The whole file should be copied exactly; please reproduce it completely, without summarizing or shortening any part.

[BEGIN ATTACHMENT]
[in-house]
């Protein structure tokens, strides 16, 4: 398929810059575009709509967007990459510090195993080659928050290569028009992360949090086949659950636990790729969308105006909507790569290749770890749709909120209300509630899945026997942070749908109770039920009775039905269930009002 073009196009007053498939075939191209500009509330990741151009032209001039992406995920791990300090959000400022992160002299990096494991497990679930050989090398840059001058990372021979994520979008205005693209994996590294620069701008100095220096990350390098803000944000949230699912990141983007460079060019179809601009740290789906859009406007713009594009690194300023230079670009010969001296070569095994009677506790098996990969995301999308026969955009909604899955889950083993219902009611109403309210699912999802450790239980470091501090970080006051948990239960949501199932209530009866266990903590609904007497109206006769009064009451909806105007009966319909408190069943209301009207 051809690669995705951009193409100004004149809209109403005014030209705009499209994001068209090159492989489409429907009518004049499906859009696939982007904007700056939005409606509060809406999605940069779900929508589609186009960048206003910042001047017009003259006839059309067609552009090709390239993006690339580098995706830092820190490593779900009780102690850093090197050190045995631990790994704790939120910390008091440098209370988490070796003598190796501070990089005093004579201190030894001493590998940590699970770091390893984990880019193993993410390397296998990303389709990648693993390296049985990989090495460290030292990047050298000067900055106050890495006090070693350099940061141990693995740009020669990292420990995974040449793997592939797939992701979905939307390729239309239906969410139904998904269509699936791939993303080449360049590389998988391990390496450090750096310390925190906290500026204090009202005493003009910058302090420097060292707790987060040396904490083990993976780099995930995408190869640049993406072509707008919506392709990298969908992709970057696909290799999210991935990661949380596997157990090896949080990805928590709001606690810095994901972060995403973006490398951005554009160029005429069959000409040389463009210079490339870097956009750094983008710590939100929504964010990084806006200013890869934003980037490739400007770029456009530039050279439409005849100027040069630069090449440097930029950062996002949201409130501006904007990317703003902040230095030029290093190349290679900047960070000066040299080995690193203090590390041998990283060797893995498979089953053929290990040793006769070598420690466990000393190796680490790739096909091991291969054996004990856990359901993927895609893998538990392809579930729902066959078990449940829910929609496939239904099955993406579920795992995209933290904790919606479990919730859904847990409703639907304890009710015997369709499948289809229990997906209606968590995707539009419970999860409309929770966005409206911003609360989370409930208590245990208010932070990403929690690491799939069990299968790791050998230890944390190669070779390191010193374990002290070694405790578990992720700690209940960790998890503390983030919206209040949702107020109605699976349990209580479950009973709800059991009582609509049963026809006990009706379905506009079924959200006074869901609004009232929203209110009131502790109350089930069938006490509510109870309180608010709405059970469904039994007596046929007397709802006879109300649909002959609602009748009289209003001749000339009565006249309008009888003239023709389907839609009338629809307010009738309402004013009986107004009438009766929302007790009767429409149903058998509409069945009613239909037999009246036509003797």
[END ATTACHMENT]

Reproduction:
[in-house]
């Protein structure tokens, strides 16, 4: 398929810059575009709509967007990459510090195993080659928050290569028009992360949090086949659950636990790729969308105006909507790569290749770890749709909120209300509630899945026997942070749908109770039920009775039905269930009002 073009196009007053498939075939191209500009509330990741151009032209001039992406995920791990300090959000400022992160002299990096494991497990679930050989090398840059001058990372021979994520979008205005693209994996590294620069701008100095220096990350390098803000944000949230699912990141983007460079060019179809601009740290789906859009406007713009594009690194300023230079670009010969001296070569095994009677506790098996990969995301999308026969955009909604899955889950083993219902009611109403309210699912999802450790239980470091501090970080006051948990239960949501199932209530009866266990903590609904007497109206006769009064009451909806105007009966319909408190069943209301009207 051809690669995705951009193409100004004149809209109403005014030209705009499209994001068209090159492989489409429907009518004049499906859009696939982007904007700056939005409606509060809406999605940069779900929508589609186009960048206003910042001047017009003259006839059309067609552009090709390239993006690339580098995706830092820190490593779900009780102690850093090197050190045995631990790994704790939120910390008091440098209370988490070796003598190796501070990089005093004579201190030894001493590998940590699970770091390893984990880019193993993410390397296998990303389709990648693993390296049985990989090495460290030292990047050298000067900055106050890495006090070693350099940061141990693995740009020669990292420990995974040449793997592939797939992701979905939307390729239309239906969410139904998904269509699936791939993303080449360049590389998988391990390496450090750096310390925190906290500026204090009202005493003009910058302090420097060292707790987060040396904490083990993976780099995930995408190869640049993406072509707008919506392709990298969908992709970057696909290799999210991935990661949380596997157990090896949080990805928590709001606690810095994901972060995403973006490398951005554009160029005429069959000409040389463009210079490339870097956009750094983008710590939100929504964010990084806006200013890869934003980037490739400007770029456009530039050279439409005849100027040069630069090449440097930029950062996002949201409130501006904007990317703003902040230095030029290093190349290679900047960070000066040299080995690193203090590390041998990283060797893995498979089953053929290990040793006769070598420690466990000393190796680490790739096909091991291969054996004990856990359901993927895609893998538990392809579930729902066959078990449940829910929609496939239904099955993406579920795992995209933290904790919606479990919730859904847990409703639907304890009710015997369709499948289809229990997906209606968590995707539009419970999860409309929770966005409206911003609360989370409930208590245990208010932070990403929690690491799939069990299968790791050998230890944390190669070779390191010193374990002290070694405790578990992720700690209940960790998890503390983030919206209040949702107020109605699976349990209580479950009973709800059991009582609509049963026809006990009706379905506009079924959200006074869901609004009232929203209110009131502790109350089930069938006490509510109870309180608010709405059970469904039994007596046929007397709802006879109300649909002959609602009748009289209003001749000339009565006249309008009888003239023709389907839609009338629809307010009738309402004013009986107004009438009766929302007790009767429409149903058998509409069945009613239909037999009246036509003797």